Chuck E. Cheese's relationship with M/C/C began in July 2010. With a goal of expanding social presence, Facebook was identified as the optimal target given Chuck E. Cheese's customers: children and their parents and guardians.
"We've done a great job--historically, as a brand--talking to kids," said Chuck E. Cheese's CMO Scott Scott McDaniel, in an interview with The BrainYard. "Social media was identified as a critical opportunity to begin talking with parents--and moms, specifically."
One of the main drivers of the Facebook initiative was to supplement the feedback Chuck E. Cheese's gets from its customers, said McDaniel. In the future, he added, Facebook will be used as a way to drive sales revenue faster. Chuck E. Cheese's has 500 company-owned outlets and just over 50 franchise partners across North America.
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M/C/C senior VP of account services Jim Terry said the initial goal was not to acquire a certain quantity of fans but rather a particular quality of fans.
"When we first began, it was a discussion around Facebook and what kinds of things should Chuck E. Cheese's be considering as it looked at social media and Facebook," said Terry. "A lot of the work going on was around making sure we had the right people engaged in Facebook and making sure we did it in a very measured and metered way. So, one thing we didn't want to do was to go out and try to get 300,000 people our first week. Instead, we wanted to get the right people to engage."
Chuck E. Cheese's and M/C/C also wanted to develop a conversation with those people--an "interaction state," said Terry--rather than just pushing information out at them. "We do post updates and that sort of thing," he said, "but really the objective is to start conversations with folks."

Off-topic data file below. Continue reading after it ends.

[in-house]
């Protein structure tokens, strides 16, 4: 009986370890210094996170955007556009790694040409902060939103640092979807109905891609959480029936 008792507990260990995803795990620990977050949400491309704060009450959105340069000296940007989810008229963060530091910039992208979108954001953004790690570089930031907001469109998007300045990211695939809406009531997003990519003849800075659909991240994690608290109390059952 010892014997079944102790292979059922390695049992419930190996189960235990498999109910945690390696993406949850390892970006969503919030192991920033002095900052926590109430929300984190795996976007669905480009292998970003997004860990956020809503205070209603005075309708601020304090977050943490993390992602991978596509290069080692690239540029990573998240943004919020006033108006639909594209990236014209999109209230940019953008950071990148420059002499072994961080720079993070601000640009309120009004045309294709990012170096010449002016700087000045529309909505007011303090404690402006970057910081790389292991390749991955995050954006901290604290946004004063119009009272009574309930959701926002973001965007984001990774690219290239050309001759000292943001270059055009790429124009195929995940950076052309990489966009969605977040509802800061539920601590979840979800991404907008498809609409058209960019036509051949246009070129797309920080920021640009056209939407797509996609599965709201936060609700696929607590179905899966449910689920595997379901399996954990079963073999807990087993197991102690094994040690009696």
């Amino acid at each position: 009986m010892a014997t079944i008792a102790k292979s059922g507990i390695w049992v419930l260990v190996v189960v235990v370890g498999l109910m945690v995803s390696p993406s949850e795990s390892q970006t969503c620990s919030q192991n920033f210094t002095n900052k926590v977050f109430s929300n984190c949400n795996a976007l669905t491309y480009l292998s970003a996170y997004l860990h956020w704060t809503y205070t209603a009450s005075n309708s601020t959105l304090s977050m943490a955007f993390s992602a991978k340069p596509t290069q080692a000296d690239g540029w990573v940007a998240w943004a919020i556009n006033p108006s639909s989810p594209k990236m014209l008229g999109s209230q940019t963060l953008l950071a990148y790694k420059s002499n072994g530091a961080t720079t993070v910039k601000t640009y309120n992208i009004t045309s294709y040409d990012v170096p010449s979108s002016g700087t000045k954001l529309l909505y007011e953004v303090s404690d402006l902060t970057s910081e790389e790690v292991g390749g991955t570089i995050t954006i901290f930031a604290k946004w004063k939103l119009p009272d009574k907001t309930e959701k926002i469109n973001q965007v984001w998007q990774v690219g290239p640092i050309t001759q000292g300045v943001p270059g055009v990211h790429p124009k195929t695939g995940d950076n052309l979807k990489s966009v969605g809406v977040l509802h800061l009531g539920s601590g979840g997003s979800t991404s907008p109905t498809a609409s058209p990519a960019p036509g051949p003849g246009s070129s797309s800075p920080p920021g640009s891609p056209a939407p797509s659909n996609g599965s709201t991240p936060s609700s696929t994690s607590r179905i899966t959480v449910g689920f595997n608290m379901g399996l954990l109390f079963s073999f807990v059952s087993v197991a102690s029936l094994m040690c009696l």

The next step, said Terry and McDaniel, is the development of sharable content, such as video that people can push to their friends and families through Facebook and via blogs. For example, Chuck E. Cheese's and M/C/C have recently been working on a video about Chuck E. Cheese's new gluten-free products. This kind of material--not overly promotional but educational, according to Terry--supplements bloggers' content.
Indeed, "mom bloggers" have been one of Chuck E. Cheese's most important and valued communications vehicles. "That is a really big audience for us--the moms who are influencing other moms," said Terry.
It is in this relationship with bloggers that Twitter comes into play. M/C/C and Chuck E. Cheese's have found that while Twitter is not as effective as Facebook for engaging with its end customers, it is "a fantastic tool for us for interacting with the mom bloggers," said Terry.
Chuck E. Cheese's has about 300,000 Facebook fans and 4,000 Twitter followers. Its YouTube views number about 3 million, and the company has had almost 900,000 blogger referrals to its website throughout the program history.
While Chuck E. Cheese's is working closely with M/C/C on developing and managing its social media presence, it has one person in-house who is 100% accountable to social media and a director who spends about half of his time on social, said McDaniel.
Chuck E. Cheese's and M/C/C have started a Foursquare initiative and are looking closely at Pinterest, said McDaniel.
"Foursquare we view as a unique opportunity, especially as people engage on mobile platforms to check in when they walk in the store and receive unique offers through that check-in on Foursquare," he said. "That's a big opportunity going forward, and it's a way for us to begin to understand how the mobile technology can help us in a very specific market so we can advertise in a targeted fashion in the future. Pinterest ... is a sharable platform, and, given the emotional connection that moms tell us they have with our brand and the 90-minute experience they have in our stores, we just see Pinterest as being a place we need to be in the future."
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